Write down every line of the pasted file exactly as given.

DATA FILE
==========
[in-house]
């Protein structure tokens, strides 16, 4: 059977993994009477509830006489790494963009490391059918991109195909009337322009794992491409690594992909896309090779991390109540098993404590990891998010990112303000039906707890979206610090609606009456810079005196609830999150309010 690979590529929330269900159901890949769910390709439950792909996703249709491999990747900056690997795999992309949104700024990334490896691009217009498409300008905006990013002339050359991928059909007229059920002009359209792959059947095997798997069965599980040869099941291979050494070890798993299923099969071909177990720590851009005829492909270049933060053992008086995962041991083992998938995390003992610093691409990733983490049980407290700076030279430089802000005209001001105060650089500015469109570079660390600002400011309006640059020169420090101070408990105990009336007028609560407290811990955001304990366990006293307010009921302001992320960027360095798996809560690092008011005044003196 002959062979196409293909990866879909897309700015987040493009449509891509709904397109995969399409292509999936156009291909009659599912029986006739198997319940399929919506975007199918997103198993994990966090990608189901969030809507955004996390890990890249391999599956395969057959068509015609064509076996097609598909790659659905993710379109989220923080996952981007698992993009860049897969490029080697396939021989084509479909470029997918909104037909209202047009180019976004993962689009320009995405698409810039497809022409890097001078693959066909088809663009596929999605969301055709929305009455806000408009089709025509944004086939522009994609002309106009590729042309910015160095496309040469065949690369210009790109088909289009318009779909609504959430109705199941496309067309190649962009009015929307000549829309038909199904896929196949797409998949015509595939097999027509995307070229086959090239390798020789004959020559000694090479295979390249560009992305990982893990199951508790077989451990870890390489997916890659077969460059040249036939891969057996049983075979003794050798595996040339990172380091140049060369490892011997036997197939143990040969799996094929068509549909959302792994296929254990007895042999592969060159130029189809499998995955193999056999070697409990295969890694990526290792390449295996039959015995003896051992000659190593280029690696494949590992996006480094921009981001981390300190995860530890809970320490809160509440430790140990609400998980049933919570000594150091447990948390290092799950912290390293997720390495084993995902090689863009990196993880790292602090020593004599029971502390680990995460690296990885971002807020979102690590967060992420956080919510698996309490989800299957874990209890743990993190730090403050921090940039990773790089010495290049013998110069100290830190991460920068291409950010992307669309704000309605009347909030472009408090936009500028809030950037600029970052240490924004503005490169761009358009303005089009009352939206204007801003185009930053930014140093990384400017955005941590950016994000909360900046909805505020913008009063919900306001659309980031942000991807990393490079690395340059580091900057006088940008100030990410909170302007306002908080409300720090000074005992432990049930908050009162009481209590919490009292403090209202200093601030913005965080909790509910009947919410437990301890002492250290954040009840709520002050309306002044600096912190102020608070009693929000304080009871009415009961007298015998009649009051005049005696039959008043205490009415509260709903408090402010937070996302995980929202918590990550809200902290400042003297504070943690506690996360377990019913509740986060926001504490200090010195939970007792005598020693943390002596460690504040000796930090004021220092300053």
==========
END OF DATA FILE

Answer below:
[in-house]
């Protein structure tokens, strides 16, 4: 059977993994009477509830006489790494963009490391059918991109195909009337322009794992491409690594992909896309090779991390109540098993404590990891998010990112303000039906707890979206610090609606009456810079005196609830999150309010 690979590529929330269900159901890949769910390709439950792909996703249709491999990747900056690997795999992309949104700024990334490896691009217009498409300008905006990013002339050359991928059909007229059920002009359209792959059947095997798997069965599980040869099941291979050494070890798993299923099969071909177990720590851009005829492909270049933060053992008086995962041991083992998938995390003992610093691409990733983490049980407290700076030279430089802000005209001001105060650089500015469109570079660390600002400011309006640059020169420090101070408990105990009336007028609560407290811990955001304990366990006293307010009921302001992320960027360095798996809560690092008011005044003196 002959062979196409293909990866879909897309700015987040493009449509891509709904397109995969399409292509999936156009291909009659599912029986006739198997319940399929919506975007199918997103198993994990966090990608189901969030809507955004996390890990890249391999599956395969057959068509015609064509076996097609598909790659659905993710379109989220923080996952981007698992993009860049897969490029080697396939021989084509479909470029997918909104037909209202047009180019976004993962689009320009995405698409810039497809022409890097001078693959066909088809663009596929999605969301055709929305009455806000408009089709025509944004086939522009994609002309106009590729042309910015160095496309040469065949690369210009790109088909289009318009779909609504959430109705199941496309067309190649962009009015929307000549829309038909199904896929196949797409998949015509595939097999027509995307070229086959090239390798020789004959020559000694090479295979390249560009992305990982893990199951508790077989451990870890390489997916890659077969460059040249036939891969057996049983075979003794050798595996040339990172380091140049060369490892011997036997197939143990040969799996094929068509549909959302792994296929254990007895042999592969060159130029189809499998995955193999056999070697409990295969890694990526290792390449295996039959015995003896051992000659190593280029690696494949590992996006480094921009981001981390300190995860530890809970320490809160509440430790140990609400998980049933919570000594150091447990948390290092799950912290390293997720390495084993995902090689863009990196993880790292602090020593004599029971502390680990995460690296990885971002807020979102690590967060992420956080919510698996309490989800299957874990209890743990993190730090403050921090940039990773790089010495290049013998110069100290830190991460920068291409950010992307669309704000309605009347909030472009408090936009500028809030950037600029970052240490924004503005490169761009358009303005089009009352939206204007801003185009930053930014140093990384400017955005941590950016994000909360900046909805505020913008009063919900306001659309980031942000991807990393490079690395340059580091900057006088940008100030990410909170302007306002908080409300720090000074005992432990049930908050009162009481209590919490009292403090209202200093601030913005965080909790509910009947919410437990301890002492250290954040009840709520002050309306002044600096912190102020608070009693929000304080009871009415009961007298015998009649009051005049005696039959008043205490009415509260709903408090402010937070996302995980929202918590990550809200902290400042003297504070943690506690996360377990019913509740986060926001504490200090010195939970007792005598020693943390002596460690504040000796930090004021220092300053």